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Helping The LGBTQ+ Community Access Better HIV Care

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lgbtq+ community-urologist-popstar labs-joshua gonzalez-hiv
Dr. Joshua Gonzalez

Dr. Joshua Gonzalez is a board-certified urologist specializing in male and female sexual dysfunction, and co-founder of the supplement brand Popstar Labs. He shared some of the biggest myths surrounding HIV and AIDS, and how providers can help LGBTQ+ individuals access better care.

What are some common misconceptions or myths about HIV/AIDS that you frequently encounter in your practice, and how do you address them?

One of the biggest misconceptions about HIV we encounter is regarding transmission of HIV through sex. If someone living with HIV is on appropriate medical therapy and has an undetectable viral load, they cannot transmit the virus through sex. This has been shown in multiple studies. Undetectable = Un-transmittable. Period. This concept is unfamiliar to many patients still to this day.

In your experience, what are some effective methods or interventions for promoting HIV prevention and education within diverse communities, including LGBTQ+ populations?

The queer community has always been at the forefront of the battle against HIV. Because of that, they are typically more well-informed about options available to reduce the risk of HIV. 

That said, I make it a point to discuss options for STI and HIV prevention with everyone no matter how they identify. Approaching someone from a non-judgmental position and asking about their specific sexual practices helps you assess risk and provide them with the best recommendations on how they can protect themselves from STI and HIV. Having these frank discussions from a sex-positive perspective helps people feel safe and more willing to share what kinds of sexual activities they have engaged in.


What barriers do LGBTQ+ individuals and other marginalized communities face when it comes to accessing HIV testing, treatment, and support services, and how can healthcare providers address these disparities?

One of the biggest barriers I see facing LGBTQ+ individuals in accessing HIV testing, etc., is a lack of providers with the skill set to talk openly and honestly with them about their sex lives. Medical education does not place enough emphasis on sexual health and even less attention is paid to individuals having sex outside of the hetero norm.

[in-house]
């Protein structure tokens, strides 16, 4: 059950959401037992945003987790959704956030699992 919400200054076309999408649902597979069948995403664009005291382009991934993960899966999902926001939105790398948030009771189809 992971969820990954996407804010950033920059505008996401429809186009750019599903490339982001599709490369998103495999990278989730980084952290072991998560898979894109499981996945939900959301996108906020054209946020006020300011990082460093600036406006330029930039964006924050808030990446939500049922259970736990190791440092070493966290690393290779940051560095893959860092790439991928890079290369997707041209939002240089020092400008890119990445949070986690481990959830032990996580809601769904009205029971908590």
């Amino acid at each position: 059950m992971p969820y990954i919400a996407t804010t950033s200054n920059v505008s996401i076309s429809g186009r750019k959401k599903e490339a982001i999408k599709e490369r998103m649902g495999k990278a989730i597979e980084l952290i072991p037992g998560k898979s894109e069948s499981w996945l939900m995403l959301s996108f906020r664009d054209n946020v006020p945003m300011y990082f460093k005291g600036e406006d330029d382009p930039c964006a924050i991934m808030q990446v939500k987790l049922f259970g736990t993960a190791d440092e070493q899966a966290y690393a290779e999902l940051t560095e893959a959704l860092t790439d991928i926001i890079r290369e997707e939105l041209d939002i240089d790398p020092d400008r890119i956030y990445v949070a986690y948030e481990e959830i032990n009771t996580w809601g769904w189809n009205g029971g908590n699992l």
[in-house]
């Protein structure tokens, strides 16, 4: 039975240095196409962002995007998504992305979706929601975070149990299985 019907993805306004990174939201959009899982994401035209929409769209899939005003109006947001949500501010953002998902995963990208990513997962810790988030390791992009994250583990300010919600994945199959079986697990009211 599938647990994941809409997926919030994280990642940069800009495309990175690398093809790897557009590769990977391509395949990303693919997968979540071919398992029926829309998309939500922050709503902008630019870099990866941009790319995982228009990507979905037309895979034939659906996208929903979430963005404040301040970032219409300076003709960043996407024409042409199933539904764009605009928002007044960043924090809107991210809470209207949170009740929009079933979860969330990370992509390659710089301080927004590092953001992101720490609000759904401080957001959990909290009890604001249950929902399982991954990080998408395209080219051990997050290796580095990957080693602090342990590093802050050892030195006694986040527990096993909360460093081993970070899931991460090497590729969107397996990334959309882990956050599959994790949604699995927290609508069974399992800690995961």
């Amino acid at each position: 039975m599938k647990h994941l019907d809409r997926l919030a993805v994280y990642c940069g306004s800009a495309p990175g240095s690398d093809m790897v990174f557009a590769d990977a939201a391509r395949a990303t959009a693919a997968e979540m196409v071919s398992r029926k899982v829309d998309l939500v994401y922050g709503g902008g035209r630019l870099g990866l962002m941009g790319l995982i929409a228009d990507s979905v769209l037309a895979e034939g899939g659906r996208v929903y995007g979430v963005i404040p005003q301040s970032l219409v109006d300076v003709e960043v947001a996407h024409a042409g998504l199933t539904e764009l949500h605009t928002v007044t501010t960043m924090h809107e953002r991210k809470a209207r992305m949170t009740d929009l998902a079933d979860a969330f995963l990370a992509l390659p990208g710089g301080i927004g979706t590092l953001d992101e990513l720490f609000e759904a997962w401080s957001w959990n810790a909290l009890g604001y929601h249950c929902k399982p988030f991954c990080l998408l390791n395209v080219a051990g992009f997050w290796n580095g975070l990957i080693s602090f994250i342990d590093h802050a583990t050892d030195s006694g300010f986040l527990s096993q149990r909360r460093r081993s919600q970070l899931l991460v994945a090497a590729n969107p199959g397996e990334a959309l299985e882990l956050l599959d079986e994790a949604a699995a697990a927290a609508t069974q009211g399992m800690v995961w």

Providers interested in treating LGBTQ+ individuals need to provide safe spaces for them to feel comfortable having personal and sometimes uncomfortable conversations about sex. When someone feels listened to and can share openly about their sexual experiences, the door begins to open to offering them services like HIV testing, treatment, etc.

Can you share any strategies or approaches for creating inclusive and supportive healthcare environments for LGBTQ+ individuals and others affected by HIV/AIDS?

Making sure to have paperwork and materials that are inclusive is a very easy way to create supportive healthcare environments for LGBTQ+ individuals. Ask for specifics: How does someone identify? What is their sexual orientation? What pronouns do they prefer? All of these questions are important to not only foster a supportive environment, but they can be extremely helpful from a clinical perspective as well. 

Healthcare providers should also avoid making assumptions about someone based on how they identify. For instance, never assume that just because someone identifies as a member of the LGBTQ+ community that they are engaging in a specific sexual activity or aren’t interested in fertility and reproductive health. I’ve seen far too often patients feel judged or neglected because of assumptions their provider made.

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